On another note, I was informed that the MO’s post for Peninsular Malaysia is almost FULL.  Almost a year ago, I published this circular from MOH which stated that the MO’s post in certain states are deemed full. One year forward, I am pretty sure almost all states are facing the same problem except East Malaysia. Thus, most of those who will be finishing housemanship this year will be posted to Sabah and Sarawak. “You Tak Suka You Boleh Keluar! ” will become  MOH’s motto. Be grateful that at least you have a job in MOH. Soon would be graduating doctors may not even get a MO job! It is also confirmed that those who finish Housemanship in Klang Valley and Seremban will be transferred out of the state for MOship.

In my last article about Dengue, I wrote about the extension of Klinik Kesihatan working hours to 10pm in Dengue hotspot areas. I did say that it will remain so even after the Dengue epidemic is over simply because it is the most politically correct thing to do. However, the government will not be able to pay RM 80/hour for all the doctors as overtime allowance for the staffs due to the current financial situation. I mentioned that there will come a time (very soon) that the shift system will be introduced to KKs. In fact, a pilot project was initiated in KK PD last year but did not receive good response from the doctors. I was told that they have started another pilot project at Putrajaya KK recently. With close to 15 MOs in most major KKs now ( use to be less than 5), it is inevitable. Some KKs do not even have enough rooms for the number of doctors.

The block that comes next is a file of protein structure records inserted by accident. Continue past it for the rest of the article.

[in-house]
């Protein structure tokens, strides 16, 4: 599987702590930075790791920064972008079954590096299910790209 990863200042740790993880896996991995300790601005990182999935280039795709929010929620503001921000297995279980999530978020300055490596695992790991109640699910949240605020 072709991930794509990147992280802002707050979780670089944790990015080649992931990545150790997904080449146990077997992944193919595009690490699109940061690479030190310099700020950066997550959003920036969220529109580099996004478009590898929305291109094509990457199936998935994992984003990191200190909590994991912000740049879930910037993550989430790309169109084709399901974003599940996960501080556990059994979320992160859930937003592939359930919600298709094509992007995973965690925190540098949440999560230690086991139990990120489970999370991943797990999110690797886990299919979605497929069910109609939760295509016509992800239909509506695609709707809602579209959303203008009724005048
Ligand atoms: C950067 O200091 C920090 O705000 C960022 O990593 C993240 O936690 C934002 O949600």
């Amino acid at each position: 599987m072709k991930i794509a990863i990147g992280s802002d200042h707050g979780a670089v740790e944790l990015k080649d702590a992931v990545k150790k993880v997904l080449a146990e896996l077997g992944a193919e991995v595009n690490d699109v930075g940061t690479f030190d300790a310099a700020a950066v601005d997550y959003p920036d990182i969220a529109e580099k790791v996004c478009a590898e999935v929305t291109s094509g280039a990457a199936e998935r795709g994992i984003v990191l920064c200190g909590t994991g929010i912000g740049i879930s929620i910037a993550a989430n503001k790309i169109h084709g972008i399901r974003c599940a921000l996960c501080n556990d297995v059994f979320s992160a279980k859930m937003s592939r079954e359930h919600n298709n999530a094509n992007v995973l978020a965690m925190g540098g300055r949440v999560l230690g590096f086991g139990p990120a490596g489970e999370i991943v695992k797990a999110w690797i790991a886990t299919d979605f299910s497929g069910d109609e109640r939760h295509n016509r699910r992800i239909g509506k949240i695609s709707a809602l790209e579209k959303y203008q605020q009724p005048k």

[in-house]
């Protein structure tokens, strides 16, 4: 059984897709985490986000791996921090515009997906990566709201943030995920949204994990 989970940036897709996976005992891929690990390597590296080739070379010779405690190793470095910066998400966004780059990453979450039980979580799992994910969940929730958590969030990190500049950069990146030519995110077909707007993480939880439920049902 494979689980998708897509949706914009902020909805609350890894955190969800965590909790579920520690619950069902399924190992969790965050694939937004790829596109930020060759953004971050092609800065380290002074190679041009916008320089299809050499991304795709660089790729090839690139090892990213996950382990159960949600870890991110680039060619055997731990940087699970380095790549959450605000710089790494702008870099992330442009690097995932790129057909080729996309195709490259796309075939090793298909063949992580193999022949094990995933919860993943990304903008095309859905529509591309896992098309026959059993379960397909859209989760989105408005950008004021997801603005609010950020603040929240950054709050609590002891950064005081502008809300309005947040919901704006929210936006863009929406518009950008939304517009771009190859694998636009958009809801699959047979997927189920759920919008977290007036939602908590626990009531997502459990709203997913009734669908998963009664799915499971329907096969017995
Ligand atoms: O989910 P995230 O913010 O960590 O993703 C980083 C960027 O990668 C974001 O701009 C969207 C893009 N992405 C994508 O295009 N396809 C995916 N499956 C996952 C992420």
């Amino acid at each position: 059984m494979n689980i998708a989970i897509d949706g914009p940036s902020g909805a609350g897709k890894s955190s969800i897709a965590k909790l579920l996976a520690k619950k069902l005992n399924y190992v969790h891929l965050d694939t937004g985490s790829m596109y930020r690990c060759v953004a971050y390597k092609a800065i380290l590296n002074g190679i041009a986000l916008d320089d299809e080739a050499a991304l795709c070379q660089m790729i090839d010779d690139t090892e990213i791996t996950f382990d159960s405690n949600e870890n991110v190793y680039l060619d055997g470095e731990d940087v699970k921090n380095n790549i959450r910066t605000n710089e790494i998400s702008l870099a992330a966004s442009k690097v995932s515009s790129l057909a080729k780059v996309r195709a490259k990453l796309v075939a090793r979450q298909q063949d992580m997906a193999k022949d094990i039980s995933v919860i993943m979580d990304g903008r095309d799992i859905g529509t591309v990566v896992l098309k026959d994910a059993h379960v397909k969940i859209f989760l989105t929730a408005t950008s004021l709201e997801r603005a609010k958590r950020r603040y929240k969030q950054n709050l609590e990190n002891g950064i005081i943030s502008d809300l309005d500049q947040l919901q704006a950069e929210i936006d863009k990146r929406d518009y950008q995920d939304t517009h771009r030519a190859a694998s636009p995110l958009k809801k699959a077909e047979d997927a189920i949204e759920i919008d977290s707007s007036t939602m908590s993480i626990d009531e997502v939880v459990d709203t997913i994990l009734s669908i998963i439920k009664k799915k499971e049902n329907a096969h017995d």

Today, it was mentioned in the Malaysian Medical Resources website (see below) that the shift system for KKs is almost confirmed coming, very soon. The word came from DG’s mouth itself. Of course, it will start with the KKs in major towns followed by semi-rural and rural areas. The only issue I worry about is the safety of doctors and staffs. As a government servant, you just have to follow what the Ministry says. You can’t overrule MOH. Discussion will be held but whatever decision made by MOH need to be followed. Otherwise ” You Tak Suka, You Boleh Keluar!”

For those who went to KK hoping to have an office hour job and better family life, the time has come to do night calls. Since you decided to become a doctor to help mankind, duty calls……………..

 

Licensing exam for docs?

| February 14, 2014

Subra says his ministry is considering several ideas aimed at improving health and medical care.

 PETALING JAYA: The Health Ministry is proposing that the government require doctors to pass a licensing examination before allowing them to practise in the country.